Russian missile attack on Ukrainian president's hometown kills at least 6
KYIV, Ukraine — At least six people were killed when Russian missiles hit civilian buildings in an overnight attack Tuesday in the central Ukrainian city of Kryvyi Rih, regional officials said, as rescuers scrambled to retrieve people believed trapped under the rubble.
The strike involving cruise missiles hit a five-story residential building, which was engulfed in fire, Gov. Serhiy Lysak of the Dnipropetrovsk region wrote on Telegram.
After initial reports of three dead, Kryvyi Rih mayor Oleksandr Vilkul wrote on the social media app that the death toll had risen to a least six, and seven people were feared trapped under the rubble. Authorities initially said at least two dozen people were injured.
The devastation in President Volodymyr Zelenskyy's hometown is the latest bloodshed in Russia's war in Ukraine, now in its 16th month, as Ukrainian forces are mounting counteroffensive operations using Western-supplied firepower to try to drive out the Russians.
Images from the scene relayed by Zelenskyy on his Telegram channel showed firefighters battling the blaze as pockets of fire poked through multiple broken windows of a building. Charred and damaged vehicles littered the nearby ground.
"More terrorist missiles," he wrote. "Russian killers continue their war against residential buildings, ordinary cities and people."
The aerial assault was the latest barrage of strikes by Russian forces that targeted various parts of Ukraine overnight.
Kharkiv, Ukraine's second-largest city, was attacked with Iranian-made Shahed drones, and the surrounding region was shelled, local Gov. Oleh Syniehubov said on Telegram. The shelling wounded two civilians in the town of Shevchenkove, southeast of Kharkiv.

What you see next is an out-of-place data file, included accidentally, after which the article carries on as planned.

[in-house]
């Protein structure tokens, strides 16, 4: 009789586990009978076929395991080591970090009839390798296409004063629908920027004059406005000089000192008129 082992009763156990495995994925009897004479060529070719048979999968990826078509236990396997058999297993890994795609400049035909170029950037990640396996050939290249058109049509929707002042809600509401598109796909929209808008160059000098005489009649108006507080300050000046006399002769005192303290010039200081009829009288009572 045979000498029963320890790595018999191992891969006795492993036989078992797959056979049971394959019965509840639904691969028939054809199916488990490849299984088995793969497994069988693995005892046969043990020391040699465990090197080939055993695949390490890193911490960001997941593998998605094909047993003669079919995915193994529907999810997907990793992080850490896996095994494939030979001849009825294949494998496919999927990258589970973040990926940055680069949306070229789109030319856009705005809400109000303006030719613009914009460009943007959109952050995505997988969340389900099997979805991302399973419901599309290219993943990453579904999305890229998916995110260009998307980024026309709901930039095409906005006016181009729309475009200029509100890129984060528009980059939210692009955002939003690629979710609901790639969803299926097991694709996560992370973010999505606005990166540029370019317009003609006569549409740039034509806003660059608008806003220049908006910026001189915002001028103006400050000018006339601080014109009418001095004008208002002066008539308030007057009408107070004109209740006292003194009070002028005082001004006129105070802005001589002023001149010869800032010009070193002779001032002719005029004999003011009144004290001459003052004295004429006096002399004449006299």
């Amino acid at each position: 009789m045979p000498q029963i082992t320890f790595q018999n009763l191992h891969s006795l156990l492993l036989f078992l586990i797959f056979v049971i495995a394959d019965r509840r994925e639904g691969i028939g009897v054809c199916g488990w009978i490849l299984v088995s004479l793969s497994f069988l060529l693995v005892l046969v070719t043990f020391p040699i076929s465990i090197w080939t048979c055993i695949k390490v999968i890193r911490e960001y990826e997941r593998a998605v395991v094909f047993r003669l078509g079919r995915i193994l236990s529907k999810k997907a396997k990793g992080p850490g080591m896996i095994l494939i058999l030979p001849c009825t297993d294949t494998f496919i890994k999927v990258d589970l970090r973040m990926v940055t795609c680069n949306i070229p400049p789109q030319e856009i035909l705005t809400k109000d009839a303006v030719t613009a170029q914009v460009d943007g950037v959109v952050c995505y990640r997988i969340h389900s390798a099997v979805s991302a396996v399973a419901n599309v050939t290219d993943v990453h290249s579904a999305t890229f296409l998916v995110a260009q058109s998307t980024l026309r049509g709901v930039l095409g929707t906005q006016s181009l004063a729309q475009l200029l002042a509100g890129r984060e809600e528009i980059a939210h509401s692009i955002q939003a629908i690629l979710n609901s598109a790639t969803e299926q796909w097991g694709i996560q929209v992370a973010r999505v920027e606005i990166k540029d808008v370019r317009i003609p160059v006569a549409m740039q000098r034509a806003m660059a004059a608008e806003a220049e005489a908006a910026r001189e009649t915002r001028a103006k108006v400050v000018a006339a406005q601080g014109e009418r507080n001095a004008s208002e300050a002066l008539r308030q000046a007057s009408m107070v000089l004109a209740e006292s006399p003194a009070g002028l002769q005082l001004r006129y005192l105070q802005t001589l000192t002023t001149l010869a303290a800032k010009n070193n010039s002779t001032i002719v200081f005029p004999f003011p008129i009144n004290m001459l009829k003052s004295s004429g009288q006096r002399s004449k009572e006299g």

The mayor of Kharkiv, Ihor Terekhov, separately reported early Tuesday that the drone strike damaged a utilities business and a warehouse in the city's northeast. Neither Terekhov nor Syniehubov referenced any casualties within Kharkiv.
The Kyiv military administration reported that the capital came under fire as well on Tuesday, but the incoming missiles were destroyed by air defenses and there were no immediate reports of any casualties there.
Ukrainian forces are "moving forward" outside Bakhmut, the commander of the country's ground troops said on Tuesday morning. In a Telegram post, Oleksandr Syrskyi said that Russian forces are "losing positions on the flanks" near the embattled eastern city, while characterizing Ukrainian operations in the area as "defensive."
For weeks, Ukrainian officials have been reporting small gains west of Bakhmut, which Moscow took last month following the war's longest and bloodiest battle.
A day earlier, Ukrainian Deputy Defense Minister Hanna Maliar said the country's troops recaptured a total of seven villages spanning 90 square kilometers (35 square miles) of eastern Ukraine over the past week — small successes in the early phases of a counteroffensive.
Russian officials did not confirm those Ukrainian gains, which were impossible to verify and could be reversed in the to-and-fro of war.
The advance amounted to only small bits of territory and underscored the difficulty of the battle ahead for Ukrainian forces, who will have to fight meter by meter to regain the roughly one-fifth of their country under Russian occupation.
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